Hyperlinked writing is the most powerful form of writing.
So begins Wesley Fryer’s excellent (linked) post in defense of the importance of learning to write using hyperlinks. Citing Shelly Blake-Plock’s hosting of the talk by Jay Rosen, entitled The Ethic of the Link.
Check it out:
When I first started using Wikis in my classes two years ago, I stressed repeatedly the density of text created with hyperlinks – especially as a means of ‘pointing’ to supporting evidence or details (even to humourous effect). I agreed – and agree still – with Rosen, when he says that good blogging means “giving you more than you expect, every single time you visit my blog. More knowledge than you expected. More links than you bargained for. More nuance. More depth. More education.” Loaded words.
At the time – long before I came upon this video, or read this New York Times article, brimming with linked supporting detail – I even went so far as to produce this essay rife with linked details and post it on my class’ SharePoint site:
“Through music the passions enjoy themselves.” Frederick Nietzsche
Every so often it seems that culture converges, or coalesces out of its myriad pieces into movements which are capable of shaping history. One need look no further than the progression of modern pop music to appreciate that the will of the masses is able to correct the derivations of the few with regularity.
When rhythm and blues invaded nineteen fifties white America, the influence was not to be denied — despite television producers not showing Elvis beneath the waist — and the commercial jingles of the day were replaced with the birth of rock and roll, in Buddy Holly, Jerry Lee Lewis and Johnny Cash, to name a few.
The fifties though, were still dominated by the conservative parentage that had seen the world at war, and perhaps the Great Depression, and there was wide distrust of this Rock and Roll, which seemed to make their children crazy. The hysteria spread across the continent, and the Atlantic to England where was born the decade of the Beatles, Rolling Stones and Who (also Jimi Hendrix, Janis Joplin, Neil Young, Joni Mitchell, and always, out there on the margin, Bob Dylan). What followed was a decade in which culture converged around an idea (whether opposition to the war in Vietnam, or ideas of free love and an eternal now), and a new generation had asserted its will to change the (music) world.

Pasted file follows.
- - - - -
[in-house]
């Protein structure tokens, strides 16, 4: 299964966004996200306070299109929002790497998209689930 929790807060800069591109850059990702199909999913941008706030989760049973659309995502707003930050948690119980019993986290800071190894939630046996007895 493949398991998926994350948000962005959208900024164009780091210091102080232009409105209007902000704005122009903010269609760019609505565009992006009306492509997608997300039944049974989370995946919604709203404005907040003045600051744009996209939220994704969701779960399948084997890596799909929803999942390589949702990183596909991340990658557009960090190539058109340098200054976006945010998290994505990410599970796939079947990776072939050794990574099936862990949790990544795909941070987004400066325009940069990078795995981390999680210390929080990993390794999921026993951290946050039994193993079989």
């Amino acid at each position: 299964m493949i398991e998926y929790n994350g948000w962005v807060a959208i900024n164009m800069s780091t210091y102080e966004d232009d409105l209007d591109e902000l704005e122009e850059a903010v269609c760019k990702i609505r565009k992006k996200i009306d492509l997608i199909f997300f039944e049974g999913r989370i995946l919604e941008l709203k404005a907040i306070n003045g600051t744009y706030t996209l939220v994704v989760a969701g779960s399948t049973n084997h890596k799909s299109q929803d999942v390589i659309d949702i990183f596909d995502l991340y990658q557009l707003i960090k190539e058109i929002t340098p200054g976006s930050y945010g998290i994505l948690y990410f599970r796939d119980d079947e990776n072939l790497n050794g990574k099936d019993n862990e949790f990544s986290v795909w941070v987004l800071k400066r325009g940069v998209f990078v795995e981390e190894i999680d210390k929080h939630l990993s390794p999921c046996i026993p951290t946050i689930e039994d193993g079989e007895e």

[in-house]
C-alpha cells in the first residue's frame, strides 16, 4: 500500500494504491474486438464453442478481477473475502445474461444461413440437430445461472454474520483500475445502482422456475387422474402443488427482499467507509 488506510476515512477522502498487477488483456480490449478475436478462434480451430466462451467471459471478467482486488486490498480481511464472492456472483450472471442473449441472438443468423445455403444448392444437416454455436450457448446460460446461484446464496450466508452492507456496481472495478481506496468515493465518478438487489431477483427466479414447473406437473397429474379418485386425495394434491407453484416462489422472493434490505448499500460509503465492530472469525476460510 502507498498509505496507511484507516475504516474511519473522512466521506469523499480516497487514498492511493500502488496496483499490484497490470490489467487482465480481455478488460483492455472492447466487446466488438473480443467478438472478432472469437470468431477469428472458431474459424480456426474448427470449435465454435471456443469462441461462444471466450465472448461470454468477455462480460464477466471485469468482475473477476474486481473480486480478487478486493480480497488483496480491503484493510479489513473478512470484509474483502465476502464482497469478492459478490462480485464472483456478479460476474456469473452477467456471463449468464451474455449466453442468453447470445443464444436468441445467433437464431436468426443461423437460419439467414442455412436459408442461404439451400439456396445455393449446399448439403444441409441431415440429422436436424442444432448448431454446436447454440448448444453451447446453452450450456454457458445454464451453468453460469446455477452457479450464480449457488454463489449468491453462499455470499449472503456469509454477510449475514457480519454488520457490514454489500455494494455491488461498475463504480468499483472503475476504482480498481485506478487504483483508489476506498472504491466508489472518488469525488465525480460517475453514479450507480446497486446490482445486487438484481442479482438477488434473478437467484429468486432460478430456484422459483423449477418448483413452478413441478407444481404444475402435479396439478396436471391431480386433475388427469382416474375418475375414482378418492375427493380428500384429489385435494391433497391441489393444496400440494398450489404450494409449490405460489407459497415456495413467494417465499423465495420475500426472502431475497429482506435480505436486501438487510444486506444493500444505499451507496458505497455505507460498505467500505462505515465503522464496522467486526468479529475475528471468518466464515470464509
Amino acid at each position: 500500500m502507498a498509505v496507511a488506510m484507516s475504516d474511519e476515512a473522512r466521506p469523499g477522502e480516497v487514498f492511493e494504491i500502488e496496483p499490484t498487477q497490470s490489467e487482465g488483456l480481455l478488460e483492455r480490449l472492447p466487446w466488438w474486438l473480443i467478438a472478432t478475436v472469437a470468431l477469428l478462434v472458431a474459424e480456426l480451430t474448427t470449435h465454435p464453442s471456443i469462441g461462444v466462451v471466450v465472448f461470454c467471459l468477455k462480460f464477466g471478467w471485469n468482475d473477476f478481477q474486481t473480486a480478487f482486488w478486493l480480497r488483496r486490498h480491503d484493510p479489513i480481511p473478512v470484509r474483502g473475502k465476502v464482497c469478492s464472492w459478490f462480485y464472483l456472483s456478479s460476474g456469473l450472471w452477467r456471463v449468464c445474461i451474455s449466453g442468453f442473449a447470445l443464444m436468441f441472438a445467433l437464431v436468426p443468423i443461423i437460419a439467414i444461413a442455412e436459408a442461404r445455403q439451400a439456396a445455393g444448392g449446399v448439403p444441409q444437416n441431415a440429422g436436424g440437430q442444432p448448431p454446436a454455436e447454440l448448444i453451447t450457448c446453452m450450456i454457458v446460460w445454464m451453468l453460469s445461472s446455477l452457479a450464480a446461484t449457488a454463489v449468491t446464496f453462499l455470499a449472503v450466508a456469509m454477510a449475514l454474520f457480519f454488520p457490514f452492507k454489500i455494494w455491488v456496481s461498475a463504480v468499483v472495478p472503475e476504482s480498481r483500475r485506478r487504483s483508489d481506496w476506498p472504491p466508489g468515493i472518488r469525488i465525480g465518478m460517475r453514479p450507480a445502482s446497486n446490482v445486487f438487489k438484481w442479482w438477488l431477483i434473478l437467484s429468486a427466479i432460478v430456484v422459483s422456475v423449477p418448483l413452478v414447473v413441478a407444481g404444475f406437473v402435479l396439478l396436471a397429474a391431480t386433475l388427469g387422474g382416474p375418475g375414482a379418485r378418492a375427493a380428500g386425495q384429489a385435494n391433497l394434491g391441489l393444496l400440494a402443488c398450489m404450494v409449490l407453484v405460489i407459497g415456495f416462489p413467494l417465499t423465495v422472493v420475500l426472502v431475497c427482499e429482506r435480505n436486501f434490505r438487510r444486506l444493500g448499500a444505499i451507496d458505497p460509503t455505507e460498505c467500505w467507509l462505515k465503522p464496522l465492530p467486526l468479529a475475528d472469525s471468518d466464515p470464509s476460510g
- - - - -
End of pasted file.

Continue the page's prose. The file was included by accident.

These upwellings in culture are irrevocably followed by periods under which, now that the passion of the movement has died down, the diverse motivations of people displaces the harmony of events which led the series of changes in the first place. During the seventies – after the Beatles broke up – rock and roll became the deluxe, glossy likes of the Bee Gees, and the Eagles. This is not meant in any disrespect to the many accomplishments of Don Henley and the Brothers Gibb; it merely cannot be said that the seventies were noticeably shaken by the wizardry of Hotel California. This distinction, that of culture overtaking the system which precedes it, belongs to the birth of punk rock. Patti Smith, the Ramones, Sex Pistols and the Clash managed what the blues had managed two decades earlier: to give voice to those who did not feel represented in the dominant culture, those who always outnumber the few at the helm in times when culture seems to sleep, waiting to wake in revolution.
The seventies succumbed to the gloss and pop of the eighties, when Michael Jackson reigned – no, really, he did once – alongside Motley Crue, and Poison (though it can be said that Guns and Roses remained reasonably faithful to the mold cast of the Rolling Stones and Led Zeppelin) in the arena of rock. When it seemed that radio-friendly had finally ruined the prospect of music ever even being good again, in the eyes of many purists, Nirvana and Seattle exploded with grunge, and the modern apostles of rock in Chris Cornell, Eddie Vedder and the late Kurt Cobain. Only recently, indie rock, building on the permeation of the Internet as familiar language and environment among youth culture, has “rescued” music from the likes of N’Sync, the Backstreet Boys and Spice Girls.
Even at this very moment, as major record labels find themselves consolidating and merging with one another like victims of a shipwreck clinging to the warmth of others, the collective will of the music-loving masses, in the wealthy populism of the Hype Machine, Limewire, BitTorrents and a host of other peer-to-peer music sharing websites, stand on the steps of the Bastille, beginning to write the opening salvos in the New Music. And the precursor this revolution in technology has given music carries more weight in the exponentially shrinking world young citizens will grow to inherit. Those who will thrive in the new world will be those who are able to assimilate the divergent voices amidst the vastness of the present’s static: The Guru of Google?